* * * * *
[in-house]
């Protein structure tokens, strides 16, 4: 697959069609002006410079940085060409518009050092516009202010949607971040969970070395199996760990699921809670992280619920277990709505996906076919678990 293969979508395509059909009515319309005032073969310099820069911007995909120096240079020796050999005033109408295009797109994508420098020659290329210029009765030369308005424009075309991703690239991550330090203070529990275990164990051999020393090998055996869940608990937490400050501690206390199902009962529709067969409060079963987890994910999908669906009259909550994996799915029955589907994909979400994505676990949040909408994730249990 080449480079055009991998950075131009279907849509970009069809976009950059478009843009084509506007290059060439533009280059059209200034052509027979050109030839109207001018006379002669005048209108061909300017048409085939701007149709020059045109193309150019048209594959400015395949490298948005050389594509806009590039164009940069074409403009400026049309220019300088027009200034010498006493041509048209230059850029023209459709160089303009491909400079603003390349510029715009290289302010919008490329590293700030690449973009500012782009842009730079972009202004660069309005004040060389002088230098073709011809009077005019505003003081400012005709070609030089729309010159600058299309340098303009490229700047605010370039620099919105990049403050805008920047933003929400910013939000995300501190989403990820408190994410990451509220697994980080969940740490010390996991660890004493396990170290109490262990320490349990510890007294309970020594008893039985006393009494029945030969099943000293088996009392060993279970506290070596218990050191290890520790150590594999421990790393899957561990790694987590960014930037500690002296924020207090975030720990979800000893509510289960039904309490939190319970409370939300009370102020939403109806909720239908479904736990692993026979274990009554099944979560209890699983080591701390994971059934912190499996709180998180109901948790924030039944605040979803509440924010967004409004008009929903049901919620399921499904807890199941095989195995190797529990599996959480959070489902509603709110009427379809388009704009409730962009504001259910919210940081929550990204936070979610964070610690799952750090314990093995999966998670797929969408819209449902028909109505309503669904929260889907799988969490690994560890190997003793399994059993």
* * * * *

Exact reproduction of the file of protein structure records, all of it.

[in-house]
């Protein structure tokens, strides 16, 4: 697959069609002006410079940085060409518009050092516009202010949607971040969970070395199996760990699921809670992280619920277990709505996906076919678990 293969979508395509059909009515319309005032073969310099820069911007995909120096240079020796050999005033109408295009797109994508420098020659290329210029009765030369308005424009075309991703690239991550330090203070529990275990164990051999020393090998055996869940608990937490400050501690206390199902009962529709067969409060079963987890994910999908669906009259909550994996799915029955589907994909979400994505676990949040909408994730249990 080449480079055009991998950075131009279907849509970009069809976009950059478009843009084509506007290059060439533009280059059209200034052509027979050109030839109207001018006379002669005048209108061909300017048409085939701007149709020059045109193309150019048209594959400015395949490298948005050389594509806009590039164009940069074409403009400026049309220019300088027009200034010498006493041509048209230059850029023209459709160089303009491909400079603003390349510029715009290289302010919008490329590293700030690449973009500012782009842009730079972009202004660069309005004040060389002088230098073709011809009077005019505003003081400012005709070609030089729309010159600058299309340098303009490229700047605010370039620099919105990049403050805008920047933003929400910013939000995300501190989403990820408190994410990451509220697994980080969940740490010390996991660890004493396990170290109490262990320490349990510890007294309970020594008893039985006393009494029945030969099943000293088996009392060993279970506290070596218990050191290890520790150590594999421990790393899957561990790694987590960014930037500690002296924020207090975030720990979800000893509510289960039904309490939190319970409370939300009370102020939403109806909720239908479904736990692993026979274990009554099944979560209890699983080591701390994971059934912190499996709180998180109901948790924030039944605040979803509440924010967004409004008009929903049901919620399921499904807890199941095989195995190797529990599996959480959070489902509603709110009427379809388009704009409730962009504001259910919210940081929550990204936070979610964070610690799952750090314990093995999966998670797929969408819209449902028909109505309503669904929260889907799988969490690994560890190997003793399994059993």